Finding a Job, Then and Now: 4 – Interview Etiquette
A lot has changed in the last few months regarding what to wear for a job interview.
But what hasn’t changed much is interview etiquette: the things you do before, during, and after a job interview that help you come across as the professional you are…and help you receive a job offer from the employer.
Etiquette before the interview, then
- If you can’t make it to a job interview, you let the interviewer know as soon as possible by calling on the phone. You gave a good reason (yes, you said why you couldn’t make it), which could only be because of illness/accident on the part of you or a loved one.
- If you were running late, you called as soon as possible. (and if you already were in the car and on your way, you found a phone booth and called). You gave a reason (bad traffic, a sick child/spouse, and you had to arrange care), and you offered to come in later or arrange another day time.
- If you decided you didn’t want to interview with the company, you called the interviewer/recruiter as soon as possible to let them know. You thank them warmly for the opportunity to interview with them and you wished them much luck in finding someone terrific for the position.
Etiquette before the interview, now
As mentioned above, this hasn’t changed much:
- If you find you can’t make it to the job interview, you let the interviewer know as soon as possible via phone, email, or even text (if you know the interviewer accepts them on their phone). You also must have a really good reason. You ask to reschedule.
- If you’re running late, you call on the phone ASAP. Don’t text (if in traffic). You also ask to reschedule if that’s best for the interviewer.
- If you decide you don’t want to interview, you email a professional explanation asap. You can call (but don’t text) or email.
During the interview, then
- You arrived at least 15 minutes early. You were dressed in professional interview attire. You brought a few copies of your resume.
- Once introduced to your interviewer, you looked the interviewer directly into their eyes, smiled, gave a firm handshake, and waited until invited to sit down.
- You sat up straight in your chair, somewhat – but not completely – on the edge of it.
- You answered questions thoughtfully, all while looking the interviewer in the eye and smiling.
- You leaned forward in your seat (to show enthusiasm). You didn’t speak in a monotone, and you didn’t mumble.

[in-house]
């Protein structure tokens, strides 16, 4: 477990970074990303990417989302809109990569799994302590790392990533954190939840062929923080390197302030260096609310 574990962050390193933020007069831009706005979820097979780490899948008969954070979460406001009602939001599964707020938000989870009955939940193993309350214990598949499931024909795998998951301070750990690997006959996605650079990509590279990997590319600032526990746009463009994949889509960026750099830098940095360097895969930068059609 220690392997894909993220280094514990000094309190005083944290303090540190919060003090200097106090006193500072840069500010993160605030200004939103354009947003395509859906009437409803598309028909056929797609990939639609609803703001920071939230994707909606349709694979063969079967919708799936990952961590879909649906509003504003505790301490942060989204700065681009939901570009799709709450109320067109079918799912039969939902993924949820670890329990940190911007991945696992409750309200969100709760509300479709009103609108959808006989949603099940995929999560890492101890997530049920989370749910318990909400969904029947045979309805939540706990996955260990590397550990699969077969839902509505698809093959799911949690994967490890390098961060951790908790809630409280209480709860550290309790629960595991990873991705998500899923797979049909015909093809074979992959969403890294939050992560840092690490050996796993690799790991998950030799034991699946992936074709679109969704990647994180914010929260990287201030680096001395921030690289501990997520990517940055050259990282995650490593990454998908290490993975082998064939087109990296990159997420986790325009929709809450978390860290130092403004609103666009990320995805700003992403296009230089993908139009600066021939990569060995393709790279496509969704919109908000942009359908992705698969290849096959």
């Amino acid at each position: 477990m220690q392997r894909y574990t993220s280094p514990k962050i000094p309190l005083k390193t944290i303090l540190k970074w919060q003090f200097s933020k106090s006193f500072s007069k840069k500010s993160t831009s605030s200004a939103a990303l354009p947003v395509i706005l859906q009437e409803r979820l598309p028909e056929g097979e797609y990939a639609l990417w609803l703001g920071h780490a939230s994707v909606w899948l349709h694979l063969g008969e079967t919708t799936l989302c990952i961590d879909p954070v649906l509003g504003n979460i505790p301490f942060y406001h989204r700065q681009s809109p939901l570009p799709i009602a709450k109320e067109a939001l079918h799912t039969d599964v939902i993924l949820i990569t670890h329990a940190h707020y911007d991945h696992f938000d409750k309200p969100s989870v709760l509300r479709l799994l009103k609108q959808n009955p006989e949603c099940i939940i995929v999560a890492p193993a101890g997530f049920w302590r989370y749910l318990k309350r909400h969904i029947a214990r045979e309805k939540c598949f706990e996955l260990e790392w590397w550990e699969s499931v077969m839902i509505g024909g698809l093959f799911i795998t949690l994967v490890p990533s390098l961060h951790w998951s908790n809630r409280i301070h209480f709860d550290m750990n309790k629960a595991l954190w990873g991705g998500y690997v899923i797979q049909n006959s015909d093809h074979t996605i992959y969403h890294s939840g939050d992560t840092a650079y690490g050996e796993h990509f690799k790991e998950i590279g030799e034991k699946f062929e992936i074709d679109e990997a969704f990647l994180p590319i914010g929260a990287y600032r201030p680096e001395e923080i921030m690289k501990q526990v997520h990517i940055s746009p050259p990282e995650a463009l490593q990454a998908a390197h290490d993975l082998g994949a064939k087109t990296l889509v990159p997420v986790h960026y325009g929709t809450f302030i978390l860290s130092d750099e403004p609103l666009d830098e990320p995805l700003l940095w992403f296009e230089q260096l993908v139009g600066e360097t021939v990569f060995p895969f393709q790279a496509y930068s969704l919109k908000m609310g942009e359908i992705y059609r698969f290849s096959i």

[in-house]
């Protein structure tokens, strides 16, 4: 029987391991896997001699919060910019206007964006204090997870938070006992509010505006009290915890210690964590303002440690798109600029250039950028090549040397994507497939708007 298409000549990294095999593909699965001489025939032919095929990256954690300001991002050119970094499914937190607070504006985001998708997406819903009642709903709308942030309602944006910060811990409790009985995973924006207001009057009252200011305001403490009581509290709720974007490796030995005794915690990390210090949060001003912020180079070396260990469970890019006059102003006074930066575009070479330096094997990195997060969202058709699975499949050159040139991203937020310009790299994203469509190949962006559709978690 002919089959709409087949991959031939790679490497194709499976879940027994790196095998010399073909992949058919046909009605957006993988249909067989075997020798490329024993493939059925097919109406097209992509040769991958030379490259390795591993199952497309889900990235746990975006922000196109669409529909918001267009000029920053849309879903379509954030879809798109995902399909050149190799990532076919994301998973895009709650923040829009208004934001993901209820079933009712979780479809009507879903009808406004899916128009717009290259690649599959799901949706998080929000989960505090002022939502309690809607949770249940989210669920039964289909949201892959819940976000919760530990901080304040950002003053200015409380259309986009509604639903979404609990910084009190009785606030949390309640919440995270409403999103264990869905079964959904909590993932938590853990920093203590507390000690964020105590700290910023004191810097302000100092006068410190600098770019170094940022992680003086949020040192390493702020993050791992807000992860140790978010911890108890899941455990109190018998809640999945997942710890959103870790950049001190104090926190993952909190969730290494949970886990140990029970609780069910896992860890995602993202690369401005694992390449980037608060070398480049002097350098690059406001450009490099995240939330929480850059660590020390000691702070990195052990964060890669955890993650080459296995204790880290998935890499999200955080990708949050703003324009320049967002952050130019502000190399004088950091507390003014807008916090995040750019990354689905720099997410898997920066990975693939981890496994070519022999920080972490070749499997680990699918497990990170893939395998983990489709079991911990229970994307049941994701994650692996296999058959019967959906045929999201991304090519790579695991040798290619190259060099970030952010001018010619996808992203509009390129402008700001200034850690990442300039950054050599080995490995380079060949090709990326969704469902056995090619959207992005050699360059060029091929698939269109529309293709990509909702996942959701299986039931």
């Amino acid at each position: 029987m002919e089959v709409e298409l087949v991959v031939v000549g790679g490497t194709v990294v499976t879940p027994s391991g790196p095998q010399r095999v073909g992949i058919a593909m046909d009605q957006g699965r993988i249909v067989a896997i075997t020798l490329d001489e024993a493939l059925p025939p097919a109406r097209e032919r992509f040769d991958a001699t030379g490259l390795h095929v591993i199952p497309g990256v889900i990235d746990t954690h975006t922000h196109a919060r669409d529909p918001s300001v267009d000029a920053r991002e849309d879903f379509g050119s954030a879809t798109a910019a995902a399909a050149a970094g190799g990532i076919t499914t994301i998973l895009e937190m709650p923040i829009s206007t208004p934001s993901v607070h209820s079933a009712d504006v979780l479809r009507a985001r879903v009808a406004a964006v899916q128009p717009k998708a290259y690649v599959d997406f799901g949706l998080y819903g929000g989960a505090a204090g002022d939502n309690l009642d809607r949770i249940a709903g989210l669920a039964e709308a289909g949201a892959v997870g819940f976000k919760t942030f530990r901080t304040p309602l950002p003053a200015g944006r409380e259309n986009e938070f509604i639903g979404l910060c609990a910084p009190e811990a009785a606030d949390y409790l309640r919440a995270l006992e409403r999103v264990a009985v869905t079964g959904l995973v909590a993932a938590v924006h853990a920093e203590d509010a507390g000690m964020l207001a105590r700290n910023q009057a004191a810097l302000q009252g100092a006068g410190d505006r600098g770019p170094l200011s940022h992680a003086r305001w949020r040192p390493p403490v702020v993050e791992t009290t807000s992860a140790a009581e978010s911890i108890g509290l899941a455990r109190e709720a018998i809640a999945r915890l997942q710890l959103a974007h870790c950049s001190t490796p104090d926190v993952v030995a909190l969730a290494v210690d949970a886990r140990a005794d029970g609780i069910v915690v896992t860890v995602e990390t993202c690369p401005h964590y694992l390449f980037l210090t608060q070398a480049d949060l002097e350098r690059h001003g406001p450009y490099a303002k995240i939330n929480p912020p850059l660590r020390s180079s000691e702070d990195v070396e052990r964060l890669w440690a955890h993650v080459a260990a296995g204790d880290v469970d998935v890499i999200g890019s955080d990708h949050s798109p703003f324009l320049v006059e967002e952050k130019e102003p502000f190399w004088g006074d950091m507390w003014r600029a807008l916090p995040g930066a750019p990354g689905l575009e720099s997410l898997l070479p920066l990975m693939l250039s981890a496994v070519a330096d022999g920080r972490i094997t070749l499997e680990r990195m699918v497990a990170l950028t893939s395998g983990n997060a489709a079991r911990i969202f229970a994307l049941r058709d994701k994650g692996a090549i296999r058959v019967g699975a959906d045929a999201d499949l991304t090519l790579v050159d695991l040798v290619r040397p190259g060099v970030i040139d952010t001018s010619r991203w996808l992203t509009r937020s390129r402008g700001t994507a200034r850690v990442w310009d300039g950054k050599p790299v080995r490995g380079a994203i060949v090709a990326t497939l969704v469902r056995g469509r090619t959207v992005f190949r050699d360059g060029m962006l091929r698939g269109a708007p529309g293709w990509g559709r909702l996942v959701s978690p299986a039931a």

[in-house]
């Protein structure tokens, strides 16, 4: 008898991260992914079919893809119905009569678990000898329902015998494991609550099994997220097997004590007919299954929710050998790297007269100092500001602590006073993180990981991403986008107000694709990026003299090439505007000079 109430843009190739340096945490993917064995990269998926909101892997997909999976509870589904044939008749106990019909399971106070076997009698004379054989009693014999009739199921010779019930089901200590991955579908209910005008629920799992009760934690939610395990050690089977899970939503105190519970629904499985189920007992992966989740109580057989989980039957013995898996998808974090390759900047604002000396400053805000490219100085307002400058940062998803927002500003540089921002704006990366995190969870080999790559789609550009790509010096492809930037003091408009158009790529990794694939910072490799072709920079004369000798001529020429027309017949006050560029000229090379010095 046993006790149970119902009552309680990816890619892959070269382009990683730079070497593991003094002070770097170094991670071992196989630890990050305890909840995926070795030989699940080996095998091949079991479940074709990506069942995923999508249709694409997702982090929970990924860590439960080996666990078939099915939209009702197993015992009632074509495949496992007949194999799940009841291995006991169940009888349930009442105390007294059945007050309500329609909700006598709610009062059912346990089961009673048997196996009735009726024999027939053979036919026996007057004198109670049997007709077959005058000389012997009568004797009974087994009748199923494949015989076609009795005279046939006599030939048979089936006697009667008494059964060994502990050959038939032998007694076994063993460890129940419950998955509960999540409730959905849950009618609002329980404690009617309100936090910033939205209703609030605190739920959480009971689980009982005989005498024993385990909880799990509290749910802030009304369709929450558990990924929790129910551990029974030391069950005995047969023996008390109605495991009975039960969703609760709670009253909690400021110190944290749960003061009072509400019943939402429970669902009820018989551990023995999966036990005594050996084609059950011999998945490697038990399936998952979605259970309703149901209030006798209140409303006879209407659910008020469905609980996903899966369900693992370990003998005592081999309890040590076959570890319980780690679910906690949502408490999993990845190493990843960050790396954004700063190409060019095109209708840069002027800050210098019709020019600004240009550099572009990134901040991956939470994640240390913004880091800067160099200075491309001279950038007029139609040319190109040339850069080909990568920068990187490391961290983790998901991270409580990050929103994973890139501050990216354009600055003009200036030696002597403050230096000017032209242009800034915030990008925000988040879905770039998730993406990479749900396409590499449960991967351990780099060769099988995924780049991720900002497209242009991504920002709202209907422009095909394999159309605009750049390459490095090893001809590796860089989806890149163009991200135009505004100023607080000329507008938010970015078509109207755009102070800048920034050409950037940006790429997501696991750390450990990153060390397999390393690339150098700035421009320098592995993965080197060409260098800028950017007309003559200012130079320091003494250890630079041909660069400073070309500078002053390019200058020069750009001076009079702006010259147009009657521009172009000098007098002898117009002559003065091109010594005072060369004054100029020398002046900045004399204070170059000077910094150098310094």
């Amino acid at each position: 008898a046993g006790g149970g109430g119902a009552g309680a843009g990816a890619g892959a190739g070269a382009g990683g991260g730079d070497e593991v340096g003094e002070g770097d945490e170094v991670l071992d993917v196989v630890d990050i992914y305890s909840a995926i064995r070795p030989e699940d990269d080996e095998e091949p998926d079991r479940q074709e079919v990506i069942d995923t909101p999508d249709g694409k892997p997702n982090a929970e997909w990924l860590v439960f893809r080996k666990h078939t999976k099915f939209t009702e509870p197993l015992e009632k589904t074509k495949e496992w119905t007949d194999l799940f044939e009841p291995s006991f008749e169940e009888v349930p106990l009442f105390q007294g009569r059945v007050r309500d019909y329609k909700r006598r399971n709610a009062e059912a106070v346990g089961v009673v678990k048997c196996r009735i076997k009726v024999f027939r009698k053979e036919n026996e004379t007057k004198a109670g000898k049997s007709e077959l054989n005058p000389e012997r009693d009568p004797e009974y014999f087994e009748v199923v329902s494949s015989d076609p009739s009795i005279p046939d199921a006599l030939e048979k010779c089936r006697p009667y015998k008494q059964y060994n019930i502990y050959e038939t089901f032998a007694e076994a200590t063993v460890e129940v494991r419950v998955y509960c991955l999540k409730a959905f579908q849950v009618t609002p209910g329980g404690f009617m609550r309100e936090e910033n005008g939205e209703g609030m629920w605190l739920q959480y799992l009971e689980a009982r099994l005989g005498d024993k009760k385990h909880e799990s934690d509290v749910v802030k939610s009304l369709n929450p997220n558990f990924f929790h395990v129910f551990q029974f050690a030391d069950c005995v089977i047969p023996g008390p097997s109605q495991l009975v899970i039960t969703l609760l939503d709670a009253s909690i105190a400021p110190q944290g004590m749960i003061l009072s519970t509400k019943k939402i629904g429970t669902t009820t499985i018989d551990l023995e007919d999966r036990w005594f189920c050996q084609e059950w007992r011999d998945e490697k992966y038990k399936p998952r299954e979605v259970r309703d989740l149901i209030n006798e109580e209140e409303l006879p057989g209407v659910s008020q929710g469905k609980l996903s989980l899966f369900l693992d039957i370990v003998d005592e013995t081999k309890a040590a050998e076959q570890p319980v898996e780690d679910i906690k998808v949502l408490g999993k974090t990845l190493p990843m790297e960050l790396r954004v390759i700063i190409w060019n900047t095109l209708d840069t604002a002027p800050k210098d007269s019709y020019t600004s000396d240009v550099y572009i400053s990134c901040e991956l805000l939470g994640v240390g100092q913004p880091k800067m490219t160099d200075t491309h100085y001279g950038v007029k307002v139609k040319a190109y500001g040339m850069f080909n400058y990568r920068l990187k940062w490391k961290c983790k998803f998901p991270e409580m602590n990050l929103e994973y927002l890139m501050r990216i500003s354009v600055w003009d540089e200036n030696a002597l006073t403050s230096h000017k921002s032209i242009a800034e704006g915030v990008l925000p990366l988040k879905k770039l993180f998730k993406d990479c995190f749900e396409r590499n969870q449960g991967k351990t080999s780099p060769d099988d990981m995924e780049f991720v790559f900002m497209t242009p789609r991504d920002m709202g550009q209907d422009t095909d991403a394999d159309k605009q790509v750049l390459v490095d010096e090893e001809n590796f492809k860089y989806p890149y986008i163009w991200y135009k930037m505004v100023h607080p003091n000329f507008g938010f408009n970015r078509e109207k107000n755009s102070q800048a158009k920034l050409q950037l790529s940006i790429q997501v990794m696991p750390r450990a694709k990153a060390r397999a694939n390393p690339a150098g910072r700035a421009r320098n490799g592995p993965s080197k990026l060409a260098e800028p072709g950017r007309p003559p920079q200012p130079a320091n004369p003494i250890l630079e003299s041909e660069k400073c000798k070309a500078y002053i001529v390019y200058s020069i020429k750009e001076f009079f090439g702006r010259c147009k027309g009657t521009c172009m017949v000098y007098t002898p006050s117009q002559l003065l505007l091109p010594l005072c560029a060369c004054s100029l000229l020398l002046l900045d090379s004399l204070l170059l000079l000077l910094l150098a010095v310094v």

- You asked questions about the position, why it’s open, questions about the hiring managers’ goals/challenges, etc.
- You did NOT ask about employee benefits, vacation time, etc. (You waited until your final interview for that information.)
- At the end of the interview, you again smiled, thanked the interviewer for the interview, and gave a firm handshake.
- Bonus points if you asked about “next steps” in the interview process.
- MAJOR bonus points if you asked for the position.
During the interview, now
If interviewing for the position in person, etiquette hasn’t changed. At all!
If interviewing via video:
- Sign on at least 10 minutes early so that you can check your appearance and video settings.
- At the very least, dress professionally from the waist up.
- Before the interview, aim to practice staring into your camera, not at your screen. Looking at the camera makes it appear as if you’re looking directly at your interviewer (as if you were together in person).
Etiquette for an online interview pretty much follows etiquette for an in-person interview today: ask thoughtful questions; show enthusiasm; wait to ask about benefits, etc.; ask about next steps (and ask for the job).
After the interview, then
- Send a simple handwritten thank-you note: “Thank you for interviewing me. I look forward to hearing from you.”
- Wait by the phone or mailbox for news about your candidacy: will you be asked in for a second interview or have they decided on another candidate?
After the interview, now
In many ways, your job interview continues:
- As soon as possible (within 24 hours, max), send an email thanking the interviewer for the chance to interview.
- But don’t just thank them for their time. Nope! Mention something you failed to mention during the interview or reiterate a key point. Frame it in a way that shows how you’re a great candidate: “As a junior accountant at my previous employer, I revamped the entire accounts payable process – making it much more efficient and accurate.”
- Clarify something you think was confusing to the interviewer: “I wasn’t clear when I mentioned I decided to leave my last two employers due to personal reasons. I left both because, over time, the commute became far too long.”
- Ask for the position again: “I think I would be a great fit for the team and sincerely hope you select me for the position. I look forward to hearing from you.”
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